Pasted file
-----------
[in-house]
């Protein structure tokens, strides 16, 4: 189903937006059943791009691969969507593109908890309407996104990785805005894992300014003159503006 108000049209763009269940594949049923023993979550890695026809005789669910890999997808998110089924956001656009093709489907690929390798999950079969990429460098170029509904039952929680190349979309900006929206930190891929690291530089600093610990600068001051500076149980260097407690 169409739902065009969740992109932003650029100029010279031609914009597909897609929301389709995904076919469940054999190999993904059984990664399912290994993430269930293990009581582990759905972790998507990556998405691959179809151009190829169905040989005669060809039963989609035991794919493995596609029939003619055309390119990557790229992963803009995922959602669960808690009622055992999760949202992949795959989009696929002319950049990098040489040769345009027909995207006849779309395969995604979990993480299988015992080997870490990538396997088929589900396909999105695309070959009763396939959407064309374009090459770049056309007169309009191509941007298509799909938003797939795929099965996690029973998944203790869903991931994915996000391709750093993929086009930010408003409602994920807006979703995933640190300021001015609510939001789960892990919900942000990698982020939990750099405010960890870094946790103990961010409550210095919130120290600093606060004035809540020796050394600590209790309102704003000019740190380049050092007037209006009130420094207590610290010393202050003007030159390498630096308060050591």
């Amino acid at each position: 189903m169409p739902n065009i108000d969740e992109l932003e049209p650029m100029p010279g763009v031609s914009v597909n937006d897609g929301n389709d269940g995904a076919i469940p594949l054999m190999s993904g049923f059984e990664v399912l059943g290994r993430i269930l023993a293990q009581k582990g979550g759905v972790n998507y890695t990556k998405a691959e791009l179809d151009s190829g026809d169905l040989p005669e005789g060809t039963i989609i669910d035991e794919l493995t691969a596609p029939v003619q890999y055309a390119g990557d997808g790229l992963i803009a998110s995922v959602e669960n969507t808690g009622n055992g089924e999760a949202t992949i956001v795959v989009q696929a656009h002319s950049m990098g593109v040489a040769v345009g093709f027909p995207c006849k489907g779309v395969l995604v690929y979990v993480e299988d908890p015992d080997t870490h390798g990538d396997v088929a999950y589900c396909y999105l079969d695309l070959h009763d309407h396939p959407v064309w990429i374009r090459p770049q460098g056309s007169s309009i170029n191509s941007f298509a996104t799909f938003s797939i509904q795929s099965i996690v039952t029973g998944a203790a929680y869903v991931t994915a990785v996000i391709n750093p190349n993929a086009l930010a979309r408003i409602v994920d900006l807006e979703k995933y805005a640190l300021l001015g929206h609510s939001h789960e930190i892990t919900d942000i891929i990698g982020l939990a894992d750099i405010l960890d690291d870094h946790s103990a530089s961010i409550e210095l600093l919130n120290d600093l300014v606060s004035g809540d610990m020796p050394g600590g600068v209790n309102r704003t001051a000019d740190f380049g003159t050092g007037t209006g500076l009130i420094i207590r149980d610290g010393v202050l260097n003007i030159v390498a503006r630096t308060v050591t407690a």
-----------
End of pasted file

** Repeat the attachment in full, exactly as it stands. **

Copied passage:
[in-house]
């Protein structure tokens, strides 16, 4: 189903937006059943791009691969969507593109908890309407996104990785805005894992300014003159503006 108000049209763009269940594949049923023993979550890695026809005789669910890999997808998110089924956001656009093709489907690929390798999950079969990429460098170029509904039952929680190349979309900006929206930190891929690291530089600093610990600068001051500076149980260097407690 169409739902065009969740992109932003650029100029010279031609914009597909897609929301389709995904076919469940054999190999993904059984990664399912290994993430269930293990009581582990759905972790998507990556998405691959179809151009190829169905040989005669060809039963989609035991794919493995596609029939003619055309390119990557790229992963803009995922959602669960808690009622055992999760949202992949795959989009696929002319950049990098040489040769345009027909995207006849779309395969995604979990993480299988015992080997870490990538396997088929589900396909999105695309070959009763396939959407064309374009090459770049056309007169309009191509941007298509799909938003797939795929099965996690029973998944203790869903991931994915996000391709750093993929086009930010408003409602994920807006979703995933640190300021001015609510939001789960892990919900942000990698982020939990750099405010960890870094946790103990961010409550210095919130120290600093606060004035809540020796050394600590209790309102704003000019740190380049050092007037209006009130420094207590610290010393202050003007030159390498630096308060050591």
């Amino acid at each position: 189903m169409p739902n065009i108000d969740e992109l932003e049209p650029m100029p010279g763009v031609s914009v597909n937006d897609g929301n389709d269940g995904a076919i469940p594949l054999m190999s993904g049923f059984e990664v399912l059943g290994r993430i269930l023993a293990q009581k582990g979550g759905v972790n998507y890695t990556k998405a691959e791009l179809d151009s190829g026809d169905l040989p005669e005789g060809t039963i989609i669910d035991e794919l493995t691969a596609p029939v003619q890999y055309a390119g990557d997808g790229l992963i803009a998110s995922v959602e669960n969507t808690g009622n055992g089924e999760a949202t992949i956001v795959v989009q696929a656009h002319s950049m990098g593109v040489a040769v345009g093709f027909p995207c006849k489907g779309v395969l995604v690929y979990v993480e299988d908890p015992d080997t870490h390798g990538d396997v088929a999950y589900c396909y999105l079969d695309l070959h009763d309407h396939p959407v064309w990429i374009r090459p770049q460098g056309s007169s309009i170029n191509s941007f298509a996104t799909f938003s797939i509904q795929s099965i996690v039952t029973g998944a203790a929680y869903v991931t994915a990785v996000i391709n750093p190349n993929a086009l930010a979309r408003i409602v994920d900006l807006e979703k995933y805005a640190l300021l001015g929206h609510s939001h789960e930190i892990t919900d942000i891929i990698g982020l939990a894992d750099i405010l960890d690291d870094h946790s103990a530089s961010i409550e210095l600093l919130n120290d600093l300014v606060s004035g809540d610990m020796p050394g600590g600068v209790n309102r704003t001051a000019d740190f380049g003159t050092g007037t209006g500076l009130i420094i207590r149980d610290g010393v202050l260097n003007i030159v390498a503006r630096t308060v050591t407690a």